The Puranas (Voluminous works in Sanskrit containing accounts of ancient Indian history, culture, mythology, philosophy, religion, etc.) present elaborate accounts pertaining to the origin of Jagannatha in an atmosphere of mystery and divine inspiration. Prominent among the Puranas are the Skanda Purana, the Brahma Purana and the Narada Purana. Even in the Ramayana and the Mahabharata, there are references to the shrine of Jagannatha. The Pandavas of the Mahabharata are believed to have come here and offered worship to Jagannatha. ,Some scholars hold that even Jesus Christ and Mohammed, the founders of Christianity and Islam respectively also visited Puri. But the historicity of such a view is yet to be established.
Historically speaking, the antiquity of Jagannatha can be taken to the second century B.C.when Kharavela was the emperor of Kalinga (the ancient name of Orissa). There is the mention of one Jinasana in the historic Hatigumpha inscription of the emperor on the top of Udayagiri hills near Bhubaneswar and though it clearly speaks of a Jaina deity, it is often identified with Jagannatha. But reliable materials in historical form are available from the 9th century A.D. when Sankaracarya visited Puri and founded the Govardhana Matha as the eastern dhama of India.
The place where each one of the four Mathas has been established by Sankara is known by the celebrated name of dhama which literally means, a sacred place. Puri is the dhama of eastern India. It is the traditional belief that a Hindu should visit these four dhamas at least once in his life and the prevailing practice is that, after visiting the other three dhamas, one must visit Puri dhama. The records maintained by the Pandas in the Puri temple contain reliable materials to show that for centuries past, people from the whole of India have been visiting Puri in course of their pilgrimage.
The main temple in Puri is surrounded by about 30 temples, small and big, a list of which may be seen in Chapter 8. They were Put up at different periods of history by different periods. Even to, this day, the pilgrims are generally advised by the Pandas to visit and offer worship in almost all these temples before they are taken to the Jagamohana or the porch to see the presiding deities in the sanctum sanctorum.
Jagannatha is not the only deity worshipped in the temple, though it is known as the ‘Jagannatha  Temple’. But along with Jagannatha, two others namely, Balabhadra, and Subhadra are also worshipped here. These three, constitute the basic and fundamental Trinity and are considered to be the forms and manifestations of the omni-present, omni-scient and omni-potent supreme power.Sudarsan who is supposed to be the fourth important divine manifestation is also worshipped with the celebrated trio and these four are known as the Caturdha murti or the four-fold divine images.Besides, Madhava, a replica of Jagannatha, Sridevi and Bhudevi are also installed in the sanctum sanctorum and worshipped.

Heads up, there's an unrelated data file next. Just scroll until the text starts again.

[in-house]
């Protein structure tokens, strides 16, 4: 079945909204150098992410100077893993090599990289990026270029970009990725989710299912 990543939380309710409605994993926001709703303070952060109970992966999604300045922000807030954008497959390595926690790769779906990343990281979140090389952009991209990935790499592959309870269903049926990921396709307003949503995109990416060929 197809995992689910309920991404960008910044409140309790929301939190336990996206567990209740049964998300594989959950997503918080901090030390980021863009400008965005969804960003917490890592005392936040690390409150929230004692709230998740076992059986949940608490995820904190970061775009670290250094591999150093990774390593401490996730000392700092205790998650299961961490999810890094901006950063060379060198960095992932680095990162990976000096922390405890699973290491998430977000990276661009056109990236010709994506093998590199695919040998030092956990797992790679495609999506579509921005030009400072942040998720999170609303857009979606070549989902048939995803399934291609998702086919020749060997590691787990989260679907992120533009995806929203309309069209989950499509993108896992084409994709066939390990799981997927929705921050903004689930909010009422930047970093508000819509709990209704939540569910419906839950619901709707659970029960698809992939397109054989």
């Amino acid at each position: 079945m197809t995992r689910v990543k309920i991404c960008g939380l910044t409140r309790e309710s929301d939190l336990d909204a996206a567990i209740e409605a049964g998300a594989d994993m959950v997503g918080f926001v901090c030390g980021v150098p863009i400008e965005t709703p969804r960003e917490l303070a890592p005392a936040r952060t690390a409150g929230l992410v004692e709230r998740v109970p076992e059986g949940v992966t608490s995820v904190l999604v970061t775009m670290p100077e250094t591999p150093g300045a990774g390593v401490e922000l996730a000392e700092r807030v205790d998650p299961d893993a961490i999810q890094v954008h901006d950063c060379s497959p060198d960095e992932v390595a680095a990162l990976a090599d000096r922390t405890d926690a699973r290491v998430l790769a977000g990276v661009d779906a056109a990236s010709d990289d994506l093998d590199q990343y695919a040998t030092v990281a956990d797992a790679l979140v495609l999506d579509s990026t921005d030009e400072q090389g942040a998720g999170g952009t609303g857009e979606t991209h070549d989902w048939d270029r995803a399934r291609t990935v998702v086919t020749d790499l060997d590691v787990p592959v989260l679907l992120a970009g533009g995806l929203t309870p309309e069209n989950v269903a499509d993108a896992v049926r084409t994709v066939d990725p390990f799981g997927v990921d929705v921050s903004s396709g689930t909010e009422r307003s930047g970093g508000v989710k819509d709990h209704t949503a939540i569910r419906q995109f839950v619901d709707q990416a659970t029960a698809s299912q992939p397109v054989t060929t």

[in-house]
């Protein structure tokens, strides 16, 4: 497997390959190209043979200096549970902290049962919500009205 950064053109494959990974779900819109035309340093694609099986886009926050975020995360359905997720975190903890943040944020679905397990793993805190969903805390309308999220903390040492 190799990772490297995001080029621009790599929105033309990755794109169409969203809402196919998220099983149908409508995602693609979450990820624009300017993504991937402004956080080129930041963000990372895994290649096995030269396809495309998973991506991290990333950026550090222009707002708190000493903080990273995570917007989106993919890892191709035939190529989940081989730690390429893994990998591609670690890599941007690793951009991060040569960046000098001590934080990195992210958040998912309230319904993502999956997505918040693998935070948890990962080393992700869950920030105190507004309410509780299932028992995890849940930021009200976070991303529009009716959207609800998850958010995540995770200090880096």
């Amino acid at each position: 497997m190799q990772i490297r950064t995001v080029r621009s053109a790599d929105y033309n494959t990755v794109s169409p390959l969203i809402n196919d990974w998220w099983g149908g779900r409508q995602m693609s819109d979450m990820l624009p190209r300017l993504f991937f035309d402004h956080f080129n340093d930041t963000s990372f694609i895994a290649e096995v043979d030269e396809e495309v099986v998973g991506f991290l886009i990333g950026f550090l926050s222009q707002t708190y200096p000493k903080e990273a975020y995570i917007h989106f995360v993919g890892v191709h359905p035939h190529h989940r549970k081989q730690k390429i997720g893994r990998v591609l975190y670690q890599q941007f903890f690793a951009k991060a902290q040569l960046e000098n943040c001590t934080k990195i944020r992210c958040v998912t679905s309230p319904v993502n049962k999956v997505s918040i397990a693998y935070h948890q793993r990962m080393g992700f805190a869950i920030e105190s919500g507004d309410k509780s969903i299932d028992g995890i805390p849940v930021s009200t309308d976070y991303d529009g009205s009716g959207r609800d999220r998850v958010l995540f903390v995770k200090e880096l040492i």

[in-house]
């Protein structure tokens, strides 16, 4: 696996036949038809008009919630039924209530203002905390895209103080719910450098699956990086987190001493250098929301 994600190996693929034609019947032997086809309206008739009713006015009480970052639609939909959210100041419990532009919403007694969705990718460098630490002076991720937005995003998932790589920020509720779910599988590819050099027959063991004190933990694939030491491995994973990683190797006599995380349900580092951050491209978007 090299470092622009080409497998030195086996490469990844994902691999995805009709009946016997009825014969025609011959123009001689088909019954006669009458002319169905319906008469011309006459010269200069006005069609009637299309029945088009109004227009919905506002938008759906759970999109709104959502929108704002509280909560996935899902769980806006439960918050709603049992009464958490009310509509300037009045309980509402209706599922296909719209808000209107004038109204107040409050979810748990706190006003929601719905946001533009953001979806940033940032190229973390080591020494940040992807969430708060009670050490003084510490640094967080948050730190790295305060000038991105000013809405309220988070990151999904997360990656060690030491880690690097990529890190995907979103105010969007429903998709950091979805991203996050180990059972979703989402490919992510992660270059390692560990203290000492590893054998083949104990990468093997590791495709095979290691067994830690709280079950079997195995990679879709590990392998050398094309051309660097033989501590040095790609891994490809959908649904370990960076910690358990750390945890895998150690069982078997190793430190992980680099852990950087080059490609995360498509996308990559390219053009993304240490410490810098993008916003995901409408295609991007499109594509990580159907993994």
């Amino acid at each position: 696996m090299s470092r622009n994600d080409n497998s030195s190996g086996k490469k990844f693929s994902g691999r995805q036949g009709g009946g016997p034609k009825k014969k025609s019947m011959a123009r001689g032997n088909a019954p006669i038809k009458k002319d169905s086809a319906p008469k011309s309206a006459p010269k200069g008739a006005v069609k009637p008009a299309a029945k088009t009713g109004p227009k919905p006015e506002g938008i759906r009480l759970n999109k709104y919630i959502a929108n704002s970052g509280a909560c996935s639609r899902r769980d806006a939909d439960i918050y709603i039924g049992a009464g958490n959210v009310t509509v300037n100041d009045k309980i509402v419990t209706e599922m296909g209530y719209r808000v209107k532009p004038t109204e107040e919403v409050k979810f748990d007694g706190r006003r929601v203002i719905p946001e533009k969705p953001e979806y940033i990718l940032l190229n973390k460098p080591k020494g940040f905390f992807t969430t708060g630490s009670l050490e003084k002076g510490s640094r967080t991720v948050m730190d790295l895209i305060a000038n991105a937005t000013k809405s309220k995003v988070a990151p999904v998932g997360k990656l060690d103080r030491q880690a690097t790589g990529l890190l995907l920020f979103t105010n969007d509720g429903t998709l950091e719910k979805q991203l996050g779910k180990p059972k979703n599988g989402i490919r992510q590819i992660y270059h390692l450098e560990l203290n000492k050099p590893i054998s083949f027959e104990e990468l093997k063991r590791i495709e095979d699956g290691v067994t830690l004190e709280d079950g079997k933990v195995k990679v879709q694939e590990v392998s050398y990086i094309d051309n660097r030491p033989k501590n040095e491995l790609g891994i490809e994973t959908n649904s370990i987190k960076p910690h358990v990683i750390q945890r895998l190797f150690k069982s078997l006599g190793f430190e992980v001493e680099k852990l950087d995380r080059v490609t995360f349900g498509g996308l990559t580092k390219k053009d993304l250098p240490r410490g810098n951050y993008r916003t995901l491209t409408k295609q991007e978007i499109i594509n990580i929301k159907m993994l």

The majestic temple of Lord Shri Jagannatha at Puri is said to have been built by emperor Anangabhimadeva, historically identified as Angangabhima III belonging to Ganga dynasty. Some historians are of opinion that the construction was commenced during the reign of emperor Chodagangadeva, the founder of the dynastic rule in Orissa. It is described in Madala Panji, the temple chronicle of Puri that Anangabhima on contemplated to construct a temple of Srivatsa khandasala type with 100 cubits in height. But on the advice of the ministers and royal priests, the height was reduced to 90 cubits. Accordingly the temple was built, as it stands today. Babu Manamohan Ganguly has measured the height of the present temple by theodolite method and has concluded that it is 214 feet 8 inches.

The temple consists of four structures called (a) the Vimana or Bada Deula sanctum sanctorum) (b) the Jagamohan or Mukhasala (the porch), (c) the Natamandir (the audience hall) and (d) the Bhogamandap (the hall for residuary offerings) built in a row in an axial alignment in east-west direction. The temple faces the east. The Vimana is constructed in Pancharatha (temple containing five Pagas or segments) Rekha order. Rekha is the name given to a type of temple with a curvilinear spire. Out of the five Pagas or segments, the middle one is known as Raha, the two feanking pagas as Anuraha, and the two corners as Kanika. Like a full-fledged Orissan temple, it has four-fold vertical divisions, i.e. the Pitha (pedestal), the Bada (wall), the Gandi (trunk) and the Mastaka (the head).